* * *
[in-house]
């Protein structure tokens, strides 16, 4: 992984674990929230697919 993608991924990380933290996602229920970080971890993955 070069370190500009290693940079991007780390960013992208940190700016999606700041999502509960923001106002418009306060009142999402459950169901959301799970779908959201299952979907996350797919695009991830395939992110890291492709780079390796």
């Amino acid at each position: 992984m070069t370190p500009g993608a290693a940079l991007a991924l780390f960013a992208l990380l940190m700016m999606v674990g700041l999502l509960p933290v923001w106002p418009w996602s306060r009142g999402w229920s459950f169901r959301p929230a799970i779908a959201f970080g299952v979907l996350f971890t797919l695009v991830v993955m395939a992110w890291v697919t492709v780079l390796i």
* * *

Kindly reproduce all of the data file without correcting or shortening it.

[in-house]
């Protein structure tokens, strides 16, 4: 992984674990929230697919 993608991924990380933290996602229920970080971890993955 070069370190500009290693940079991007780390960013992208940190700016999606700041999502509960923001106002418009306060009142999402459950169901959301799970779908959201299952979907996350797919695009991830395939992110890291492709780079390796």
């Amino acid at each position: 992984m070069t370190p500009g993608a290693a940079l991007a991924l780390f960013a992208l990380l940190m700016m999606v674990g700041l999502l509960p933290v923001w106002p418009w996602s306060r009142g999402w229920s459950f169901r959301p929230a799970i779908a959201f970080g299952v979907l996350f971890t797919l695009v991830v993955m395939a992110w890291v697919t492709v780079l390796i």